The protests reached a point where Akkad decided to make two versions of the film: one for the Western world with known actors there, and an Arabic-language version that only had Muslims acting in it. Though the two versions would use the same sets, the making of two movies would slow down the production and increase its costs tremendously. Akkad turned down one of the few famous people who could have appeared in both versions: Muhammad Ali, who wanted to play the part of Bilal, a black slave who becomes the first muezzin. Apparently having Ali in the picture would be too commercial; the part went to Senegalese actor Johnny Sekka.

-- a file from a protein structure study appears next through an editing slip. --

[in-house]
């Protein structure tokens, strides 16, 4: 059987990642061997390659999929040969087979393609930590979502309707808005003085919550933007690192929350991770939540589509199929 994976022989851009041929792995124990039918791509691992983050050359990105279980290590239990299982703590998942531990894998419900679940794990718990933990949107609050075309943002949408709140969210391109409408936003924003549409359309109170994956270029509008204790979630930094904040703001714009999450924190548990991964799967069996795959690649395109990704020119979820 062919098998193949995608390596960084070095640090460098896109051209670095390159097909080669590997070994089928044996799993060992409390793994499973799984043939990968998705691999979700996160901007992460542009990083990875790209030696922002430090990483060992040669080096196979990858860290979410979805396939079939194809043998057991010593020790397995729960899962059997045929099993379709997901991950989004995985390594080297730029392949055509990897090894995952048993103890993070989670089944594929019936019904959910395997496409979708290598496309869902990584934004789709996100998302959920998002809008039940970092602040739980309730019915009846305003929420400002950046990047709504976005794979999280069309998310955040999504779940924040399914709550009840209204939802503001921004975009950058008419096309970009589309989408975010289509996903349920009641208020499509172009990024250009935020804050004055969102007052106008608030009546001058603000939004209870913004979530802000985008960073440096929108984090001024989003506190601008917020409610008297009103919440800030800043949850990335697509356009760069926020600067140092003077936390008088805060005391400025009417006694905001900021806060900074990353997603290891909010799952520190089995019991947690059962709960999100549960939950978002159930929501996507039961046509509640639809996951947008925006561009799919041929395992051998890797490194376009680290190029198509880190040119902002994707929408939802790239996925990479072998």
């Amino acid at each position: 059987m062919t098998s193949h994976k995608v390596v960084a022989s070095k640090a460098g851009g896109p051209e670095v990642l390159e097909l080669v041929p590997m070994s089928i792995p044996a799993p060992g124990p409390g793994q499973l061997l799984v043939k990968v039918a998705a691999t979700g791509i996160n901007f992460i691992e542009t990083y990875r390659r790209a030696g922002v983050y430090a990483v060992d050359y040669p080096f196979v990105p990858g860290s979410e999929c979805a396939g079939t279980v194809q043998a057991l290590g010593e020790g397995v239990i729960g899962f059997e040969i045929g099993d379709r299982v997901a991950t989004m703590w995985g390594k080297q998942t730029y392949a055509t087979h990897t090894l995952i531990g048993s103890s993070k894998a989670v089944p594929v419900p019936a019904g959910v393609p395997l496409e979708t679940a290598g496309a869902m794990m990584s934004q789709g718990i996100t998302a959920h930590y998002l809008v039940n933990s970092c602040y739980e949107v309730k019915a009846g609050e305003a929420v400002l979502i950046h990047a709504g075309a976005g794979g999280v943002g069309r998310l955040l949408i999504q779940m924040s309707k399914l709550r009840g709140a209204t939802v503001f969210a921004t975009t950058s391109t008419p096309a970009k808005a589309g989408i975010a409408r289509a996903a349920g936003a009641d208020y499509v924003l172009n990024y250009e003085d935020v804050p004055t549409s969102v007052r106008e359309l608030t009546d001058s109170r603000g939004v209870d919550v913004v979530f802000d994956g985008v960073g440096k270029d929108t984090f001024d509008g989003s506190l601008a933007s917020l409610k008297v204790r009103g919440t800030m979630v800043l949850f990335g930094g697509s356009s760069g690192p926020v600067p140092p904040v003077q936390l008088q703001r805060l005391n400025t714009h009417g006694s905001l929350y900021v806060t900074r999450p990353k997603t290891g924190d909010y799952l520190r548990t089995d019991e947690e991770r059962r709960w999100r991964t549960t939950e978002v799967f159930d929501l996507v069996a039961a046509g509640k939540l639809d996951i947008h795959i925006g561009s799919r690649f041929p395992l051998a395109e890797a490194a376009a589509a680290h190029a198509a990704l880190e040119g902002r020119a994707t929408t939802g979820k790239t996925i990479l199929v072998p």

Akkad felt no need to be commercial because he had financial backing from many wealthy Arabs, including the royal family of Saudi Arabia, who promised him up to $60 million (in 1975 dollars). However, King Faisal of Saudi Arabia changed his mind about the film, withdrawing both his money and permission to film in the cities of Mecca and Medina. Akkad found new investors in Iran, Kuwait, and Bahrain, but the setting of the film was a little trickier. Arrangements were made to film in Morocco -- if the moviemakers would leave behind a film production studio after they finished. Akkad accepted this deal and constructed a detailed replica of Mecca a few miles outside of Marrakesh. He also hired up to 7,000 locals as extras, paying them with livestock rather than cash.